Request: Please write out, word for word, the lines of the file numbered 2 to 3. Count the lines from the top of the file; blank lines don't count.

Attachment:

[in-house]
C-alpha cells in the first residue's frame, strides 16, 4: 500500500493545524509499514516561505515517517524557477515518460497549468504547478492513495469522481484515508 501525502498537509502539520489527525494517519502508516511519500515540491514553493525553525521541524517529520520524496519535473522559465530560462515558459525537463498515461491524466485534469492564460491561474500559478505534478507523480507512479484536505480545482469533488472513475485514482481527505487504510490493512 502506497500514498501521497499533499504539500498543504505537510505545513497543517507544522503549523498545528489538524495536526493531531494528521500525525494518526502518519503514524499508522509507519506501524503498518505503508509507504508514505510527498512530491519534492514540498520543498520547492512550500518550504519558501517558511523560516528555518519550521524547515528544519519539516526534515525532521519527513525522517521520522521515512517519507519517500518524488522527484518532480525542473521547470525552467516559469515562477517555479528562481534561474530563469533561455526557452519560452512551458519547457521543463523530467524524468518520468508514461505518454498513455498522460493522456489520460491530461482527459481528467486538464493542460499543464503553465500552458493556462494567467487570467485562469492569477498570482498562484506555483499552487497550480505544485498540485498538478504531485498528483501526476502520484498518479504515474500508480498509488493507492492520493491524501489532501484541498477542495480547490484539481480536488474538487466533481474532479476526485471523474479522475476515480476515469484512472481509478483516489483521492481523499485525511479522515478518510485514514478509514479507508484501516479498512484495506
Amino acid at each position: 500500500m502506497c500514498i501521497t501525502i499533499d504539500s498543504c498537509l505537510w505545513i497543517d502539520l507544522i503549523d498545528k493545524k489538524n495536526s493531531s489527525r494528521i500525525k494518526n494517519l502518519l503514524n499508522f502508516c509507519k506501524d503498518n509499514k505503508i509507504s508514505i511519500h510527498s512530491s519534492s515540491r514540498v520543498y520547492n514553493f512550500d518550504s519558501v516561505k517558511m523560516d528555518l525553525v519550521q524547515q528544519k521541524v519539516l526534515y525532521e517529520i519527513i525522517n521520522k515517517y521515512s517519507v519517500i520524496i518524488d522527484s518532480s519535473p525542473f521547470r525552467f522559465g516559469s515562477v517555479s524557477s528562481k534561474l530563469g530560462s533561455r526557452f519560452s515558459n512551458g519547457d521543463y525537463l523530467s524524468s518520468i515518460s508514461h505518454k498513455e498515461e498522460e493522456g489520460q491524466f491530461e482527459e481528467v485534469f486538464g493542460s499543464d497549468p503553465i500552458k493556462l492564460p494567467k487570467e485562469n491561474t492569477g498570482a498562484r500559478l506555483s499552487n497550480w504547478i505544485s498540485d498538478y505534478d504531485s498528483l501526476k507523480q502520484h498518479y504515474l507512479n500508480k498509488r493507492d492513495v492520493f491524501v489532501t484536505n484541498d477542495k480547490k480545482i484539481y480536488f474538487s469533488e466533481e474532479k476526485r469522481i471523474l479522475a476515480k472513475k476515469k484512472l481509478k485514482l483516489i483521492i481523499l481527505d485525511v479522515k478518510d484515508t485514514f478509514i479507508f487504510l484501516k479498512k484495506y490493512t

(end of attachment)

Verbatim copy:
C-alpha cells in the first residue's frame, strides 16, 4: 500500500493545524509499514516561505515517517524557477515518460497549468504547478492513495469522481484515508 501525502498537509502539520489527525494517519502508516511519500515540491514553493525553525521541524517529520520524496519535473522559465530560462515558459525537463498515461491524466485534469492564460491561474500559478505534478507523480507512479484536505480545482469533488472513475485514482481527505487504510490493512 502506497500514498501521497499533499504539500498543504505537510505545513497543517507544522503549523498545528489538524495536526493531531494528521500525525494518526502518519503514524499508522509507519506501524503498518505503508509507504508514505510527498512530491519534492514540498520543498520547492512550500518550504519558501517558511523560516528555518519550521524547515528544519519539516526534515525532521519527513525522517521520522521515512517519507519517500518524488522527484518532480525542473521547470525552467516559469515562477517555479528562481534561474530563469533561455526557452519560452512551458519547457521543463523530467524524468518520468508514461505518454498513455498522460493522456489520460491530461482527459481528467486538464493542460499543464503553465500552458493556462494567467487570467485562469492569477498570482498562484506555483499552487497550480505544485498540485498538478504531485498528483501526476502520484498518479504515474500508480498509488493507492492520493491524501489532501484541498477542495480547490484539481480536488474538487466533481474532479476526485471523474479522475476515480476515469484512472481509478483516489483521492481523499485525511479522515478518510485514514478509514479507508484501516479498512484495506
Amino acid at each position: 500500500m502506497c500514498i501521497t501525502i499533499d504539500s498543504c498537509l505537510w505545513i497543517d502539520l507544522i503549523d498545528k493545524k489538524n495536526s493531531s489527525r494528521i500525525k494518526n494517519l502518519l503514524n499508522f502508516c509507519k506501524d503498518n509499514k505503508i509507504s508514505i511519500h510527498s512530491s519534492s515540491r514540498v520543498y520547492n514553493f512550500d518550504s519558501v516561505k517558511m523560516d528555518l525553525v519550521q524547515q528544519k521541524v519539516l526534515y525532521e517529520i519527513i525522517n521520522k515517517y521515512s517519507v519517500i520524496i518524488d522527484s518532480s519535473p525542473f521547470r525552467f522559465g516559469s515562477v517555479s524557477s528562481k534561474l530563469g530560462s533561455r526557452f519560452s515558459n512551458g519547457d521543463y525537463l523530467s524524468s518520468i515518460s508514461h505518454k498513455e498515461e498522460e493522456g489520460q491524466f491530461e482527459e481528467v485534469f486538464g493542460s499543464d497549468p503553465i500552458k493556462l492564460p494567467k487570467e485562469n491561474t492569477g498570482a498562484r500559478l506555483s499552487n497550480w504547478i505544485s498540485d498538478y505534478d504531485s498528483l501526476k507523480q502520484h498518479y504515474l507512479n500508480k498509488r493507492d492513495v492520493f491524501v489532501t484536505n484541498d477542495k480547490k480545482i484539481y480536488f474538487s469533488e466533481e474532479k476526485r469522481i471523474l479522475a476515480k472513475k476515469k484512472l481509478k485514482l483516489i483521492i481523499l481527505d485525511v479522515k478518510d484515508t485514514f478509514i479507508f487504510l484501516k479498512k484495506y490493512t